10 Caves in the Philippines With Fascinating Histories

Go beyond the pages of your history book.

 

(SPOT.ph) Caves—those mysterious, hollow places in the ground formed naturally by the weathering of rocks through time—have given shelter to primitive man, played important roles in archaeology, culture and tourism, and have become silent, but important witnesses to our nation’s history.

 


 

Macahambus Cave, Bukidnon

During the Filipino-American War, a band of soldiers led by Col. Apolinar Velez made a triumphant stand against the Americans in the Macahambus Cave. The cave is actually part of an underground tunnel system that starts from a wooded plateau and ends at a river below it.

Macahambus Cave became the stronghold of Velez, who, together with his 40 men, held the Americans at bay for months, preventing them from pressing into the interior of Mindanao. In a skirmish in the 1900s, they fended off the enemies and captured a soldier, Corporal Moody. Their supplies were delivered through secret passages in the cave, which they defended using two old Spanish cannons, in addition to using frying pans and rocks as shells.

 


 

Madlum Cave, Sibul, Bulacan

Madlum Cave can be found 16 kilometers off San Miguel, Bulacan in Sibul. It gets its name from the Kapangpangan word—“madalumdum” which means gloomy in English (San Miguel used to be a part of Pampanga). It is believed that a stone image of the patron saint of the town—San Miguel—was first found in Madlum. The story goes that when their patron does not want to celebrate his feast day, he would stir up a storm and miraculously retreat to the Madlum Cave. There are plenty of tunnels that lead to the cave, and the bodies of water that surround it are shallow enough for a quick dip if you're up for it. It is characterized by limestone stalagmites with fantastic and sometimes grotesque shapes.

 


 

Tabon Cave, Palawan

Tabon Cave, located on the southwest coast of Palawan, is considered one of Asia’s great Upper Paleolithic archaeological sites. The cave can be found in a towering cliff, a part of a massive limestone rock promontory that juts into the South China Sea, which is known locally as Lipuun.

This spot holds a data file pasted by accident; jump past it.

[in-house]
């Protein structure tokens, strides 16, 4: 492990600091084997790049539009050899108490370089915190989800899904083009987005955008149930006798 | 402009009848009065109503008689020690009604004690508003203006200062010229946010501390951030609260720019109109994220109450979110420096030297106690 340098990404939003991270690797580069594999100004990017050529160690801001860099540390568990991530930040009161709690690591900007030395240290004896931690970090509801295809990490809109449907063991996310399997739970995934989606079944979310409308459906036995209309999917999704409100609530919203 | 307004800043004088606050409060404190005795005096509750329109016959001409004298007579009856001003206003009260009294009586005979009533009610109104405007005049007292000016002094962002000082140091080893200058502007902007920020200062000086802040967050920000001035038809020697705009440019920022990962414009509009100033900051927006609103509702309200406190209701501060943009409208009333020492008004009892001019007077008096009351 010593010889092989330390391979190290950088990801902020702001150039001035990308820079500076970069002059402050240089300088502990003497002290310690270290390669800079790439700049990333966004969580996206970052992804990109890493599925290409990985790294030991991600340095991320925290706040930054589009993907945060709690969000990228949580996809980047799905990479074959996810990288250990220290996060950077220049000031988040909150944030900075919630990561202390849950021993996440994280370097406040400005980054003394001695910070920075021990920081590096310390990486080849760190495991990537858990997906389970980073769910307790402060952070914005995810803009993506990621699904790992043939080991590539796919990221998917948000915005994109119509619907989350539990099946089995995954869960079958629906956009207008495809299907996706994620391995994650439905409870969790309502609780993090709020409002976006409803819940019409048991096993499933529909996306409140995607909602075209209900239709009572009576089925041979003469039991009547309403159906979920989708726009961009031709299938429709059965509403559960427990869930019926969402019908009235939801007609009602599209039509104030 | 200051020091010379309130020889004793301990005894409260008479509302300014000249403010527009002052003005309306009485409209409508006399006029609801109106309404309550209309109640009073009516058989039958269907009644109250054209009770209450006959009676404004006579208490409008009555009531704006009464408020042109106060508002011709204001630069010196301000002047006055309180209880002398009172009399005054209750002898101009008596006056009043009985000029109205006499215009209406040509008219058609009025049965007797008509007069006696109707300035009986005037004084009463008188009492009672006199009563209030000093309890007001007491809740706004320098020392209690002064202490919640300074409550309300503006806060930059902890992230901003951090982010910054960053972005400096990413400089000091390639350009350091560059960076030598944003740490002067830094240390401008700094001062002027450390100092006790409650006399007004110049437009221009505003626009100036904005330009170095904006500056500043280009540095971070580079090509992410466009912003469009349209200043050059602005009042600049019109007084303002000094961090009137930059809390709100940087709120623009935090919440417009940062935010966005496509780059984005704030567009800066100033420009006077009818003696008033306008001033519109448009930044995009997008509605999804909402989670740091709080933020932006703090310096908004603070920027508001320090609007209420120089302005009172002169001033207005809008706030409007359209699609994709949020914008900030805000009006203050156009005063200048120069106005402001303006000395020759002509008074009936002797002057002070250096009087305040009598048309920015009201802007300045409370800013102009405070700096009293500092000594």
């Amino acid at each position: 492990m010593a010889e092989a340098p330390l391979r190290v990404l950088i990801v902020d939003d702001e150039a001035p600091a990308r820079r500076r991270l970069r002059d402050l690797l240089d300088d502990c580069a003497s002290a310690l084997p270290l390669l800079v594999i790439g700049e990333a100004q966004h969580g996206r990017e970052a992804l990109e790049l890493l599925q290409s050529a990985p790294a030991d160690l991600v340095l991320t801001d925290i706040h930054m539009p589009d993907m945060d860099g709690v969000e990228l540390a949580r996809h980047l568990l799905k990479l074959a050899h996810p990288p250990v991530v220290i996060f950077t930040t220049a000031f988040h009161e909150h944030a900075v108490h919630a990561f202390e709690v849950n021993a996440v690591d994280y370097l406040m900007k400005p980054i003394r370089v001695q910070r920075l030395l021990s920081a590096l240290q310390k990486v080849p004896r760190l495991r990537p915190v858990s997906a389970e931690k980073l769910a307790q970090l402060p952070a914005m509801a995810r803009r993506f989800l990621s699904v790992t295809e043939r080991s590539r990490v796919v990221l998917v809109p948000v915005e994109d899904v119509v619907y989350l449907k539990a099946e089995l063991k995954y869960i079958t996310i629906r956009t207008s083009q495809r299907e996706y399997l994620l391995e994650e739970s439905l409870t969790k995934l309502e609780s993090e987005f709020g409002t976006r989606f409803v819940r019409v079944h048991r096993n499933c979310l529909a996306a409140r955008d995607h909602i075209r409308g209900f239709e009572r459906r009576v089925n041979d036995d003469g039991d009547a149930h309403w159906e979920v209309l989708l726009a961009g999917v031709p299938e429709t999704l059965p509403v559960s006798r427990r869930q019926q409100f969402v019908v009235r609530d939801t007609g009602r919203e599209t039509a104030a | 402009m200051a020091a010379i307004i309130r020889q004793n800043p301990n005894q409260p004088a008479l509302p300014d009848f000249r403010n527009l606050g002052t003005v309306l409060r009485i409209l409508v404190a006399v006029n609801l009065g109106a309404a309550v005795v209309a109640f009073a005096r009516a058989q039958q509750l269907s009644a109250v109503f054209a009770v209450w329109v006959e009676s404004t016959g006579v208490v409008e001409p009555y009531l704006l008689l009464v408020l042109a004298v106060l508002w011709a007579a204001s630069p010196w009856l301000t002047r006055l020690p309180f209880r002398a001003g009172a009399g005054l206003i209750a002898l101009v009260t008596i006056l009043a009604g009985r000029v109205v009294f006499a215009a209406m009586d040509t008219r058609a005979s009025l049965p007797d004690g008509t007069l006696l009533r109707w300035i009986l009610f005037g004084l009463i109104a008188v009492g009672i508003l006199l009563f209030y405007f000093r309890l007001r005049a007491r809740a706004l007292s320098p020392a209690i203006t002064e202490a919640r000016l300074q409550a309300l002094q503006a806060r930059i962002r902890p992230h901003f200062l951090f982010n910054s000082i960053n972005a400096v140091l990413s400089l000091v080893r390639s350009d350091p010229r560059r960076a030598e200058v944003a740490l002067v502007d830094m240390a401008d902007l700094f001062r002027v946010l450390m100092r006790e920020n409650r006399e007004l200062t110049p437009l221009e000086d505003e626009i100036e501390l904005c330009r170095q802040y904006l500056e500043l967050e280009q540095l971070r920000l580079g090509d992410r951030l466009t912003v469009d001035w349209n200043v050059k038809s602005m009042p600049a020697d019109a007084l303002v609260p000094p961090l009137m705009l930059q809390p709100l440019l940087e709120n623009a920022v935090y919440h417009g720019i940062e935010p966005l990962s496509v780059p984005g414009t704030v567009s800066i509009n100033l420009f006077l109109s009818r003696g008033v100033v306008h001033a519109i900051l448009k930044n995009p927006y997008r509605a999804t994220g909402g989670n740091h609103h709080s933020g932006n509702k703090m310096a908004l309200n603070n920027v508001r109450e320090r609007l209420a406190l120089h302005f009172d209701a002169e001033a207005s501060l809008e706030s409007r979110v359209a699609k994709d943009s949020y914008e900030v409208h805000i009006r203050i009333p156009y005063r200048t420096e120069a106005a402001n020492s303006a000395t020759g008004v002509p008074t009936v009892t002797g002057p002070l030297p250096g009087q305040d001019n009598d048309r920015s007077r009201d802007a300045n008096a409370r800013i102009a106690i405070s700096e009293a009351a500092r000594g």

Archeaologists from the National Museum conducted excavations from 1962 to 1970 which revealed that the cave was inhabited by man over different periods of time for more than 40,000 years. They found flake tools (dating back to 50,000 to 9,000 years), porcelain and stoneware vessels, and burial jars. It also resulted in the discovery of fossilized human bones—the Tabon Man—an early Homo sapiens sapiens who came to the Philippines by way of land bridges.

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Manunggul Cave, Palawan

One of the highest caves found lining the Lipuun Point in Palawan is the Manunggul Cave. It was not discovered until 1964 because it was difficult to access—one had to pass under a limestone bridge and then scale 10 meters of the vertical cliff.

Manunggul Cave yielded dramatic finds that gave light to the early Filipinos' ancient religious beliefs and burial practices from 3,000 years ago. Inside the four chambers of the cave, bones of the dead were found placed in beautifully molded burial jars, which in turn were decorated and painted with criss-crossed lines and other patterns. The jars were used for secondary burials of adults and juveniles, and only the washed bones of the dead were kept in the jars.

 


 

Biak-na-Bato, Cavite 

Biak-na-Bato was the mountain hideout of Filipino revolutionists where the Pact of Biak-na-Bato was signed and sealed by Gen. Emilio Aguinaldo. The cave was used by the revolutionary president as his headquarters. A stone table which Aguinaldo reputedly used in signing military orders and documents is said to be found on a stiff slope high above one of the caves.